Multidimensional arrays are accessed using more than one index: one for each dimension. Arrays can be classified as fixedsized arrays (sometimes known as static arrays) whose size cannot change once their storage has been allocated, or dynamic arrays, which can be resized. A dynamic array, growable array, resizable array, dynamic table, or array list is a data structure, an array which is automatically expanded to accommodate new objects if filled beyond its current size. ...
Properties
Fixedsize arrays permit efficient (constant time, O(1)) random access. They are compact data structures, having a constant memory overhead. And, on CPUs which support caches, sequential iteration over an array has good locality of reference because its elements occupy contiguous memory locations. However, when an array is randomly accessed, for example when probing a hash table, locality of reference may be lost. In computational complexity theory, big O notation is often used to describe how the size of the input data affects an algorithms usage of computational resources (usually running time or memory). ...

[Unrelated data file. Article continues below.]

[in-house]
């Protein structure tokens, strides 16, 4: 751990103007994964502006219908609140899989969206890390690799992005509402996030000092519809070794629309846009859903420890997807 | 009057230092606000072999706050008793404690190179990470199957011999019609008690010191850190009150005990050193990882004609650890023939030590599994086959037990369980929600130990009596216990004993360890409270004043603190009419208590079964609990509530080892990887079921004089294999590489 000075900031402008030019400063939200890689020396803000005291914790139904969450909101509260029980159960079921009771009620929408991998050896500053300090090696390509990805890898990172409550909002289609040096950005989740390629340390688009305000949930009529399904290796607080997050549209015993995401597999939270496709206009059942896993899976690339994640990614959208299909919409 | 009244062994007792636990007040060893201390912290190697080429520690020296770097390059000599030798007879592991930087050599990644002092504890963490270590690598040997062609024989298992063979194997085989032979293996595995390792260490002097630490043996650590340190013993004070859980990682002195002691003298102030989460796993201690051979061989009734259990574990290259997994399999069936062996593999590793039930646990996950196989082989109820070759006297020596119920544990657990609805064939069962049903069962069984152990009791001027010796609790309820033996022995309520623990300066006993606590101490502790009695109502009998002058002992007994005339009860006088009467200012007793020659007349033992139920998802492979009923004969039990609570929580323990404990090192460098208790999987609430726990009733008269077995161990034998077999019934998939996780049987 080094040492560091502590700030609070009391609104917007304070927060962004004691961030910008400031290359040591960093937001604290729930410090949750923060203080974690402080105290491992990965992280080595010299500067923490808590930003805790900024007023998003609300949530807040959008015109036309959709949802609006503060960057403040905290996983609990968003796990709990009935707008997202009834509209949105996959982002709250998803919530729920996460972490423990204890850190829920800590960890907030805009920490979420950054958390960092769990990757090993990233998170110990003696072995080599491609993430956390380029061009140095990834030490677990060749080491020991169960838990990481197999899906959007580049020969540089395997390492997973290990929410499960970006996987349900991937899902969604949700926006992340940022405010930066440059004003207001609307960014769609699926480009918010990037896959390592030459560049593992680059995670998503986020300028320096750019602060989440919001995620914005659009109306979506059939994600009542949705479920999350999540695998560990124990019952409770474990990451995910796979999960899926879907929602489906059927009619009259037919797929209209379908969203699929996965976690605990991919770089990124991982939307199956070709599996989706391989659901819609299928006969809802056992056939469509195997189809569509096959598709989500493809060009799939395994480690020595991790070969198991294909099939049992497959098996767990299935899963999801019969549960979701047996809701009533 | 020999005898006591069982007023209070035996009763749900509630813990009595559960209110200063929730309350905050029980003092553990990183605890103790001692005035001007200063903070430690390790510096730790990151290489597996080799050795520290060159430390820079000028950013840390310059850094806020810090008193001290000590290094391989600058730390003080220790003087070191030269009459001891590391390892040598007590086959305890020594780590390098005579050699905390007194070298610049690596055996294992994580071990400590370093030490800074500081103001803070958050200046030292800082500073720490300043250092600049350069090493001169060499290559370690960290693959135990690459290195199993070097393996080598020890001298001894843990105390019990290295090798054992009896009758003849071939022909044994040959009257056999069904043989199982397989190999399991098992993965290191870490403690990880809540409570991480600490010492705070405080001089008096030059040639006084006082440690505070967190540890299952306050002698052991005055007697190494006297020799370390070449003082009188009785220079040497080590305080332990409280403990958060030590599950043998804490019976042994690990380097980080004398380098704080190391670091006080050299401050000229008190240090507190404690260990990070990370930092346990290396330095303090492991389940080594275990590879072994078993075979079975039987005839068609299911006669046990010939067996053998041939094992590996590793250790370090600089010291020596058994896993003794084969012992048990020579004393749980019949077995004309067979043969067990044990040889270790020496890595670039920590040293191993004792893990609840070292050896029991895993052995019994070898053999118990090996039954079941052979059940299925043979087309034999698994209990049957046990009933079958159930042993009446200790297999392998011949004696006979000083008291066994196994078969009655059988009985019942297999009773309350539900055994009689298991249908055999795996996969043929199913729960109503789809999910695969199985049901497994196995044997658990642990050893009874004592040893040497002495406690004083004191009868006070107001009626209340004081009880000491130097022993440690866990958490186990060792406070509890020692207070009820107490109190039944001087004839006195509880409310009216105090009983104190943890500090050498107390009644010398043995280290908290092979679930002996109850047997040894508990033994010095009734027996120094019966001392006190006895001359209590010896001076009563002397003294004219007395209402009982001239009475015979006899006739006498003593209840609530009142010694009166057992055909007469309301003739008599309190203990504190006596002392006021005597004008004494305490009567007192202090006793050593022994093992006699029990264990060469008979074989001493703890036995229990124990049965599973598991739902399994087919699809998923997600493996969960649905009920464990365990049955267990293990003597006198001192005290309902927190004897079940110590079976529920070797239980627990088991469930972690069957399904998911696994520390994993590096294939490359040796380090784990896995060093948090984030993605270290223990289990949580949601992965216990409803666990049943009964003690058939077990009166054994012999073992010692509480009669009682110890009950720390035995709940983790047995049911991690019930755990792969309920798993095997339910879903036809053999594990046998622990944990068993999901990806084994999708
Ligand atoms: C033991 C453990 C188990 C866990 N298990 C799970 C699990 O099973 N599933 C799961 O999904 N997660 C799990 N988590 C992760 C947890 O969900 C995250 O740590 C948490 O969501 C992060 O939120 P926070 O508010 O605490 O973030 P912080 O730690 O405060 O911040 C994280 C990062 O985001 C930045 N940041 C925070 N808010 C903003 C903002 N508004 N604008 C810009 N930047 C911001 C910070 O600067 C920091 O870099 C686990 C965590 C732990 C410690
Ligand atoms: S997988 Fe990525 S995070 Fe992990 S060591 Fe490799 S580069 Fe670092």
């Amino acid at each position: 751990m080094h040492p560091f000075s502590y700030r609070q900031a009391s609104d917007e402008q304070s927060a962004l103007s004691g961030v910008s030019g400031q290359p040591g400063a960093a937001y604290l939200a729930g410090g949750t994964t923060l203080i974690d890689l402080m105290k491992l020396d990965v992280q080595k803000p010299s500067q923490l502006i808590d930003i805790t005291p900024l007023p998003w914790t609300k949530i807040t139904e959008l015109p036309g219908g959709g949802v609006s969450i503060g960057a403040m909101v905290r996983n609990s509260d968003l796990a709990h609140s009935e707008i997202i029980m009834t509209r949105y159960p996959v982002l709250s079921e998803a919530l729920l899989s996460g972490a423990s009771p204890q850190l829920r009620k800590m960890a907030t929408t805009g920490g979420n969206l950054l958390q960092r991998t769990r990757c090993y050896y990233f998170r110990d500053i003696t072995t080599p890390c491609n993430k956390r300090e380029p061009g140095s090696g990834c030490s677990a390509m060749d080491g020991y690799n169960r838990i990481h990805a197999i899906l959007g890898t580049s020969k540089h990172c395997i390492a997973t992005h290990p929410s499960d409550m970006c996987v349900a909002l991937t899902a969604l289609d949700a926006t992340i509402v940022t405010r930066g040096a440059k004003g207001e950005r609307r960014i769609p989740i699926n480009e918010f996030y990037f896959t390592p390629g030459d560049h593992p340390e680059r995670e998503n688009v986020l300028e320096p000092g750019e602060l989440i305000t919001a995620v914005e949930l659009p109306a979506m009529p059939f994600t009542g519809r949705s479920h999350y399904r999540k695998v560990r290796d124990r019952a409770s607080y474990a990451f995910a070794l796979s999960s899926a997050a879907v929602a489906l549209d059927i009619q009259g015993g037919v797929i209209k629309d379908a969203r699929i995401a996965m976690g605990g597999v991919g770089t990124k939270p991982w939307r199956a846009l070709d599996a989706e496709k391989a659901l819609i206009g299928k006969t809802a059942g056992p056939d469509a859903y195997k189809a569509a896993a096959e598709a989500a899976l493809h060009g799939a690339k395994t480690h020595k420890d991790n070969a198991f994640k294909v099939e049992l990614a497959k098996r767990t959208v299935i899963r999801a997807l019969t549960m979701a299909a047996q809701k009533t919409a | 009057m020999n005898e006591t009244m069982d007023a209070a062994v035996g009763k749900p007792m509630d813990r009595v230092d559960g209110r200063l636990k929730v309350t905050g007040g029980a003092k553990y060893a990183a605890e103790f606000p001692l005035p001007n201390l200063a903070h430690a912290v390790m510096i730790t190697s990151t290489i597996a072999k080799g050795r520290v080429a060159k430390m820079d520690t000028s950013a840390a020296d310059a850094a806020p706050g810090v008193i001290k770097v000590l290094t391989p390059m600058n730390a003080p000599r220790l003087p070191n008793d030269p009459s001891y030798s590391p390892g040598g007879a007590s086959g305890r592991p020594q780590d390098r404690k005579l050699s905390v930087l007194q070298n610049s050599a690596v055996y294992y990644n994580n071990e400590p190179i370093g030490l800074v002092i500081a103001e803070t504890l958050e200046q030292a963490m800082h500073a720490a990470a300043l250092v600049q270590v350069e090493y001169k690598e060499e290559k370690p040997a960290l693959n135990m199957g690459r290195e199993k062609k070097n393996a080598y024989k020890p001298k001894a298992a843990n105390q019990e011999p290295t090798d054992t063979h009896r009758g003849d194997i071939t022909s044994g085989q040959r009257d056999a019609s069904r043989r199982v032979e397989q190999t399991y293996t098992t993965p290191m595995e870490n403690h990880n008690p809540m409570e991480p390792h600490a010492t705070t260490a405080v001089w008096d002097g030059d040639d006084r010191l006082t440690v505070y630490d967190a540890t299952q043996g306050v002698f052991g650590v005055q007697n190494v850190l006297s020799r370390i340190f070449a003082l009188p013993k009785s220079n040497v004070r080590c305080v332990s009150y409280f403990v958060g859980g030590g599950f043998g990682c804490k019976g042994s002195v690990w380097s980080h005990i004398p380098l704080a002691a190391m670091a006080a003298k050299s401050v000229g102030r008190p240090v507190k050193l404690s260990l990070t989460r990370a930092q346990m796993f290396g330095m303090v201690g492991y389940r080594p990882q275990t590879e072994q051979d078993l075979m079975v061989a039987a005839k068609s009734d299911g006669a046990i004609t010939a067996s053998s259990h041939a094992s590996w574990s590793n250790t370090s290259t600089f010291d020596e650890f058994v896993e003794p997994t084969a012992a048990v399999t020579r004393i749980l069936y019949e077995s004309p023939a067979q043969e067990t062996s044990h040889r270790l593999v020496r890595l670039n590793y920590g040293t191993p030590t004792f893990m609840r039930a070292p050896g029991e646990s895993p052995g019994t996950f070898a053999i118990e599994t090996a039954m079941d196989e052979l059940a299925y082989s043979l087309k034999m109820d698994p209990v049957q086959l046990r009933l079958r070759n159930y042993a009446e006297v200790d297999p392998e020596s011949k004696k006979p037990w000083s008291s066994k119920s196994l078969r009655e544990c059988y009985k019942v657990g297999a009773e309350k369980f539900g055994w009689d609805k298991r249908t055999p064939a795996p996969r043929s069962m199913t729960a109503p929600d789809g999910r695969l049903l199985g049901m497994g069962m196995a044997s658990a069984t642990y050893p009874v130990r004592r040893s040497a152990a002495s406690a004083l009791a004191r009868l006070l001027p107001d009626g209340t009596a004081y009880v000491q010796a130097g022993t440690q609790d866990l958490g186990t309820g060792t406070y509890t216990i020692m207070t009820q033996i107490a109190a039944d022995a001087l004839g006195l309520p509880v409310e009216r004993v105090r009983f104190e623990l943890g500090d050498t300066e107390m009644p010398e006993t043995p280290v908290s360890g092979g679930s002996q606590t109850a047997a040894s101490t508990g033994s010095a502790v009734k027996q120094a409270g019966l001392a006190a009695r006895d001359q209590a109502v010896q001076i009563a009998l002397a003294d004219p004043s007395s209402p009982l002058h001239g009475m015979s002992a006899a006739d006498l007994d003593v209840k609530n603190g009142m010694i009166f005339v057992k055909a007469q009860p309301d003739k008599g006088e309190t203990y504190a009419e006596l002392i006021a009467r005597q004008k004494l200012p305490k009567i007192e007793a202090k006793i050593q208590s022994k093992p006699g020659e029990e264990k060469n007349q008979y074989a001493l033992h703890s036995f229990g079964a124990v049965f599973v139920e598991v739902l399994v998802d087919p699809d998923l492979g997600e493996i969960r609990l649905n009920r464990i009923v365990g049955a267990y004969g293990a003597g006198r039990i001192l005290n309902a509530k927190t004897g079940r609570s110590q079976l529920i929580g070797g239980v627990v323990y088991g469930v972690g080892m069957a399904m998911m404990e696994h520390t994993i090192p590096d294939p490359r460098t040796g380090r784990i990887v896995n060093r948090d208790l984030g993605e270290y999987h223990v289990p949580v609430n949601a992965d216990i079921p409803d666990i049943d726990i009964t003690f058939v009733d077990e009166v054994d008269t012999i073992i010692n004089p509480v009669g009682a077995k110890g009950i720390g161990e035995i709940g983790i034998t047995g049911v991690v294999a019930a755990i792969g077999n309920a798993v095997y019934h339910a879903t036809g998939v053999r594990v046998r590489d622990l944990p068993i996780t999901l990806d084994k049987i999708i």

Random access compared to sequential access. ...
In computer science, overhead is generally considered any combination of excess or indirect computation time, memory, bandwidth, or other resources that are required to be utilized or expended to enable a particular goal. ...
CPU can stand for: in computing: Central processing unit in journalism: Commonwealth Press Union in law enforcement: Crime prevention unit in software: Critical patch update, a type of software patch distributed by Oracle Corporation in Macleans College is often known as Ash Lim. ...
For other uses, see cache (disambiguation). ...
It has been suggested that this article or section be merged with Memory locality. ...
Random access compared to sequential access. ...
In computer science, a hash table is a data structure that speeds up searching for information by a particular aspect of that information, called a key. ...